Overview of Christianity in Britain
Of the religions practised in modern Britain, Christianity is the most long-established
and widely observed. It was first brought to Britain during the days of
the Roman empire. There are, in fact, forty churches still in regular use,
parts of which date from that period. With the departure of the legions
and the Anglo-Saxon invasions of the fifth century Christianity was reduced
to pockets of support in Wales, Scotland and Ireland. This situation changed
with the arrival of missionaries sent by the Pope led by Augustine in 597.
The next few centuries saw Christianity established throughout Britain.
Augustine, meanwhile, became the first Archbishop of Canterbury, the holder
of which position remains the most important figure in the Church of England.
Bishops were also established in a number of other centers, and by the end
of the eleventh century a system of dioceses and parishes had been established
across much of England. This system, with the creation of additional parishes
and dioceses in the nineteenth century to cope with population growth and
urban development, remains the basis of the structure of the Church of England.
The Reformation of the sixteenth century did not disturb this structure.
It did, however, fracture the Christian community in the British Isles.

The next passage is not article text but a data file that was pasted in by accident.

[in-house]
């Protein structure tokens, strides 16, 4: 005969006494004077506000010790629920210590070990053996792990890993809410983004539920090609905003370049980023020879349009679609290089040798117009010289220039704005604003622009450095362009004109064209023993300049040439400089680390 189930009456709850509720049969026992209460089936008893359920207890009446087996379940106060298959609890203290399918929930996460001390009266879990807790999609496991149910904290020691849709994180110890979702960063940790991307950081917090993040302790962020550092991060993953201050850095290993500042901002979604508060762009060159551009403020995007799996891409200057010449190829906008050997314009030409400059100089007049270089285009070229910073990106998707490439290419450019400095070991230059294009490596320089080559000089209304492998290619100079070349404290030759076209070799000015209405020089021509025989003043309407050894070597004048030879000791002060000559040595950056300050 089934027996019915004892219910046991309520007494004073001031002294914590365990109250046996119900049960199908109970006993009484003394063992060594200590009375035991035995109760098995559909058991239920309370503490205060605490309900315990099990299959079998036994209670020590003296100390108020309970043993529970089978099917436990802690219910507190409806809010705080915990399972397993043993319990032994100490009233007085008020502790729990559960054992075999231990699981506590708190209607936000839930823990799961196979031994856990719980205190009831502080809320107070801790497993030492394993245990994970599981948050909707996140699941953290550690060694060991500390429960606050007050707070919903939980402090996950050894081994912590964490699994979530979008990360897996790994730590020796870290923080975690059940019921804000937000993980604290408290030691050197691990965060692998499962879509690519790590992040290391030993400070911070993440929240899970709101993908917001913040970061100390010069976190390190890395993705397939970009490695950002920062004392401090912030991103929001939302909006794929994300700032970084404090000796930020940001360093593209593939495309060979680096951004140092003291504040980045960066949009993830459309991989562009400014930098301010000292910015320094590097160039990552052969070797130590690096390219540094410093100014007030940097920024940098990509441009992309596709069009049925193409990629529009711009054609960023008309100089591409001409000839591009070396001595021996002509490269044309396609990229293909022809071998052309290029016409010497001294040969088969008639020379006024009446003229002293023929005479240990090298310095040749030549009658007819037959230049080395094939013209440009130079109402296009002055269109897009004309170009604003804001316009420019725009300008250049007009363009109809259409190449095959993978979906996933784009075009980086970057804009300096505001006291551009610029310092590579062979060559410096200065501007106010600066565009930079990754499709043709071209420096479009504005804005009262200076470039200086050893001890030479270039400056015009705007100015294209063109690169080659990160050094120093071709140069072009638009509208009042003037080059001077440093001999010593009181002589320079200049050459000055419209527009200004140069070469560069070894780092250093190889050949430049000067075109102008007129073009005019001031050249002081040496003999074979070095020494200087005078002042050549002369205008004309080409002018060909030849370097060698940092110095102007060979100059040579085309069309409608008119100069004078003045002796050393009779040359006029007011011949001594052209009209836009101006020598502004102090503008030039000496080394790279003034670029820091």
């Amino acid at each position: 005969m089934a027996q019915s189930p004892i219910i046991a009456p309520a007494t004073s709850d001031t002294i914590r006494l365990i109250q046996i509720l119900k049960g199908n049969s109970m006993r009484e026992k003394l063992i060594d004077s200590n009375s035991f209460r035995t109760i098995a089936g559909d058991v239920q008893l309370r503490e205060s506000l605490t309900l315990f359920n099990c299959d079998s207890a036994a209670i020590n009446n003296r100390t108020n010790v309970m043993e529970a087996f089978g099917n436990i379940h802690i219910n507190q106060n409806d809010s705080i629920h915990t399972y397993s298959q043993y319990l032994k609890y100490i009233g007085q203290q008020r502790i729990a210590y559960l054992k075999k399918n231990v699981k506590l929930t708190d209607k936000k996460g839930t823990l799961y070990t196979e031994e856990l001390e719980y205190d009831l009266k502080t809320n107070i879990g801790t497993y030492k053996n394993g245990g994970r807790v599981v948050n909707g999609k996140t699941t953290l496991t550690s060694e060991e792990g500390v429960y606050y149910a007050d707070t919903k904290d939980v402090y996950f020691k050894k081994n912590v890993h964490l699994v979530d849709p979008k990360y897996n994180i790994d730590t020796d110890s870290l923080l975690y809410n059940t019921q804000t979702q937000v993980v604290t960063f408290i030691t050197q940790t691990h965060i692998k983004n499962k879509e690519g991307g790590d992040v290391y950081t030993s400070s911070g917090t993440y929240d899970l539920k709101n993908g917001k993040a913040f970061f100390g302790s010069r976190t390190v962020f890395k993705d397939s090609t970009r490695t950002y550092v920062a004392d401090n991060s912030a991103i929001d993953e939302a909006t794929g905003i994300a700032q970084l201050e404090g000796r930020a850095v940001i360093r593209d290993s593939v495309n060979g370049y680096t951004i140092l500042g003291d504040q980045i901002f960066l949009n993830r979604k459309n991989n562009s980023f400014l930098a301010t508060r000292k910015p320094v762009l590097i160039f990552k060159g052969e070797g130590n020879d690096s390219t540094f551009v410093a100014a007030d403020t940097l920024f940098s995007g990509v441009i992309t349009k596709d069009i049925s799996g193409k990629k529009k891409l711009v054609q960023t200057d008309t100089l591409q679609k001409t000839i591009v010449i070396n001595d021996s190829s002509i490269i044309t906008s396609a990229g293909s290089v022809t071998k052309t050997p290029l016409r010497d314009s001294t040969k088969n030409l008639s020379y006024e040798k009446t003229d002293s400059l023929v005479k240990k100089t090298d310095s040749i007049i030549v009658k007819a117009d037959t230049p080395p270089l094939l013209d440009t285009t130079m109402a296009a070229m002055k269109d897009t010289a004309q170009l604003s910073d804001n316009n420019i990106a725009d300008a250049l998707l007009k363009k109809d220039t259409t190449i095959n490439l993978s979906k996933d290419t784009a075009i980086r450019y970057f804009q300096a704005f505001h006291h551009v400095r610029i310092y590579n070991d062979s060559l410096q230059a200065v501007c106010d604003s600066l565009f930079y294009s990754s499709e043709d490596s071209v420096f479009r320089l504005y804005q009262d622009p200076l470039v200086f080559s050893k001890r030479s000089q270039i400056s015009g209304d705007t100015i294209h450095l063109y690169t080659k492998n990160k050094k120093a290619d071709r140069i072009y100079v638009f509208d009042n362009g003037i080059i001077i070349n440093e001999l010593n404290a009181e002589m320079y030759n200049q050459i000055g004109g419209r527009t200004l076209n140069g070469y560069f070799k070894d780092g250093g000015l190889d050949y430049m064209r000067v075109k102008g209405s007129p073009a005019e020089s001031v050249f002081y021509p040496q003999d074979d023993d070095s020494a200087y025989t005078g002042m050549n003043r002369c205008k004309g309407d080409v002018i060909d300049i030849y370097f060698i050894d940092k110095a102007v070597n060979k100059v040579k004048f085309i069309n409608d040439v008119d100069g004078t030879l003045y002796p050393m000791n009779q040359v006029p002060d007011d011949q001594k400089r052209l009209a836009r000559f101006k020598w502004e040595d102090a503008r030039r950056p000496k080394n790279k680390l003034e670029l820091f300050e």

Links with Rome were broken and an established church owing its allegiance
to the English crown replaced the medieval Church in England, Wales and
Ireland. In Scotland it was replaced by the established Presbyterian Church
of Scotland. Roman Catholicism survived in strength only in Ireland.
The Reformation was followed by further divisions. Conflicts over theology,
church order and freedom of conscience led to a series of secessions from
the Church of England in the course of the sixteenth and seventeenth centuries.
These Free Churches, as they are now called, were joined in the eighteenth
and nineteenth centuries by the Methodist products of the Evangelical Revival.
This and the resurgence of Roman Catholicism throughout Britain in the course
of the nineteenth century, largely as a result of immigration, particularly
from Ireland, produced an increasingly diverse religious scene. Further
immigration in the nineteenth and twentieth centuries has added to this
diversity. There are now over 200 different Christian denominations in Britain.
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